On the other hand, Uncle Mike being kind made Vlad the Impaler look cissy. “Uncle Mike,” Kevin said, “I know I can do this stuff. I know I can.”

Mike pursed his lips. “No,” he said. “Sorry.”

There are times when you just can’t speak. This was one of them. Kevin turned away and walked out onto the  stoop, sat down and poured himself a glass of orange juice. In the near distance a new galaxy hatched like a fiery egg. He threw a pretzel at it. He missed.

The family business.

Not everybody wants to follow in their daddy’s footsteps, as witness the considerable number of people called Smith who don’t spend their days pounding hot iron. Traditions fade. Teenage Amish dream of working for Google, and young Clark Kent leaves the farm and heads for Metropolis. But Kevin had always believed, always assumed . . .

Unlike so many kids his age, Kevin was pretty sure he knew who he was. If he’d had blood, the family business would’ve been in it. That was what made him so mad, sometimes. Take the computers. Why couldn’t Dad see that the whole system needed replacing? It was obvious that was why mistakes happened. True, they only seemed to happen when Kevin was at the keyboard, but that was simply because Dad and Jay had got used to the stupid, obsolete old machines and could anticipate their ridiculous quirks. That was what it came down to, basically. Which did Dad think more highly of, his own son or a beat-up old Kawaguchiya XP7740? And that was one of those questions you just don’t ask, for fear of the answer.

He picked up his LoganBerry. War in Heaven 3 – a ridiculous game because the good guys always win, inevitably, no matter what you do. A thought crossed his mind, and he grinned. He switched the LoganBerry to phone mode and tapped in a number.

It rang six hundred and sixty- six times. Then an angry voice snapped, “What?”

“Uncle Nick?”

Sigh. “Oh, hi, Kevin. Look, can it wait? I’m a bit tied up right now.”

He could believe it. Uncle Nick’s department was eh, chronically overworked and understaffed. Nevertheless, he hardened his heart and said, “Uncle Nick, you know how Dad’s always going on about me getting work experience in all the departments?”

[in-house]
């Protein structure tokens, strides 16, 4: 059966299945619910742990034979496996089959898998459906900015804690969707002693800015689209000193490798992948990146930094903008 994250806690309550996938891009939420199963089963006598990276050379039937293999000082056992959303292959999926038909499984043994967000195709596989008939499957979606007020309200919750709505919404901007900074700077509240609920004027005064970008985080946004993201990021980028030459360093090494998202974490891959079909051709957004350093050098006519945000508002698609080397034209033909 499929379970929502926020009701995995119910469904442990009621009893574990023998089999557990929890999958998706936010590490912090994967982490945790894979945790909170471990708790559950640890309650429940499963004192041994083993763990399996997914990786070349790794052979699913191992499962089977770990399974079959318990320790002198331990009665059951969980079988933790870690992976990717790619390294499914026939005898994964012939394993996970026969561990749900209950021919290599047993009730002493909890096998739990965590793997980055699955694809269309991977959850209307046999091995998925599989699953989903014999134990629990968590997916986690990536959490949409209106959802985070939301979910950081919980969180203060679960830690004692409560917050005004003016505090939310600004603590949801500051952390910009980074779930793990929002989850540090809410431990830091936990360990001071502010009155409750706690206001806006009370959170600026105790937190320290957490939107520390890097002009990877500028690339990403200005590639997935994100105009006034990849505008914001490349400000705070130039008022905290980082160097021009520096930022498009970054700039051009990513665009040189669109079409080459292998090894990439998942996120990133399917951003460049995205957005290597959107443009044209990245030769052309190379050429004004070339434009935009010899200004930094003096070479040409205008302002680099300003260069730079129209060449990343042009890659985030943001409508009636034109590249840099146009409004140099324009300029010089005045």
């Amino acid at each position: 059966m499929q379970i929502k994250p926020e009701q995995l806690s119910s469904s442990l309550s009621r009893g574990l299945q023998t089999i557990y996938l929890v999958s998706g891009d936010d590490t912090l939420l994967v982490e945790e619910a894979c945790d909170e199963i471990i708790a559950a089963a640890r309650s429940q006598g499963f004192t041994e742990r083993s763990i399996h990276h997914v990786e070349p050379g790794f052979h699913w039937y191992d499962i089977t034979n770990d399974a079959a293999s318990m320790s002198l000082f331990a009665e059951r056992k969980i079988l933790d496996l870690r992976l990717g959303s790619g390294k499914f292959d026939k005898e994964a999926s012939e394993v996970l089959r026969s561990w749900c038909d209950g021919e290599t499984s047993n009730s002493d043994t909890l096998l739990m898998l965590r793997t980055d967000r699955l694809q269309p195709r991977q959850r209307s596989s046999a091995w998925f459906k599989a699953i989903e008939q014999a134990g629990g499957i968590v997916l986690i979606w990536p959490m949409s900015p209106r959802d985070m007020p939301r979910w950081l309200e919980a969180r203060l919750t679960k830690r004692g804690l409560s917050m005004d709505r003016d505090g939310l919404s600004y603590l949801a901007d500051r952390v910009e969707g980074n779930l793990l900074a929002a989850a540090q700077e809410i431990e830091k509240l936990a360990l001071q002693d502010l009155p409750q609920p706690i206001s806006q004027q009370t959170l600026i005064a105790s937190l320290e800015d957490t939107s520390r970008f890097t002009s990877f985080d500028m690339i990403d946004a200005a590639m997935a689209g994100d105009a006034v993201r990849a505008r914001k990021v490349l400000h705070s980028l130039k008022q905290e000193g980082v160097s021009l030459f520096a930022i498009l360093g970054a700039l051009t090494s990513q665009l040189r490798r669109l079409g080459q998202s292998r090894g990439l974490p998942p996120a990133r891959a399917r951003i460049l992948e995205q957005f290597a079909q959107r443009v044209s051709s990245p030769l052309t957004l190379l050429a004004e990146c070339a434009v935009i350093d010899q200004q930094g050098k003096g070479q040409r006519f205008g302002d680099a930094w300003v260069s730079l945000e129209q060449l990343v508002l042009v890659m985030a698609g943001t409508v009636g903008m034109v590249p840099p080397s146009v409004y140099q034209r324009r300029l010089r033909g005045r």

Another sigh. “No, Kevin.”

“Uncle Nick—”

“Forget it. Not after the last time.”

Kevin scowled. He’d explained. It hadn’t been his fault that Hell had frozen over. “Uncle Nick—”

“It’s not up to me, kid,” the voice said. “I got strict instructions from your old man. Not allowed to set foot Flipside ever again. Not exactly a grey area.”

“He said that?”

“Gospel truth, son. Sorry. So, if you don’t like it, you’ll have to take it up with him. Gotta fly, I’ve got someone on the stove. Bye now.”

The line went dead. Kevin scowled horribly at the screen and switched off. Fine, he thought. No problem. If Dad and Jay want me to slob around the house all day, I can do that, you bet. Who needs the stupid business anyway? It was enough to make him turn atheist. (Except he’d tried that once, and it hadn’t been a conspicuous success. Dad had argued, plausibly enough, that if he didn’t exist, neither did the fridge, the sofa, the TV or Kevin’s bedroom. After twenty- four hours shivering in the existential void, Kevin had solemnly burned the collected works of Richard Dawkins and been allowed back into the kitchen. Never again.)

Ungrateful, he thought. Wicked, ungrateful. Right now there were countless millions of ex- humans (lawyers, politicians, investment bankers) who’d give the charred stumps of their right arms to be where he was now rather than down there in Uncle Nick’s gloomy jurisdiction. But that was the  point. Countless millions of other ex-humans had striven all their lives to be virtuous and good, and had thereby achieved Heaven; he’d grown up there, never been anywhere else. So, if Uncle Mike and Uncle Nick were right and he wasn’t cut out for the business, if he didn’t belong here, if he didn’t belong in his own home . . .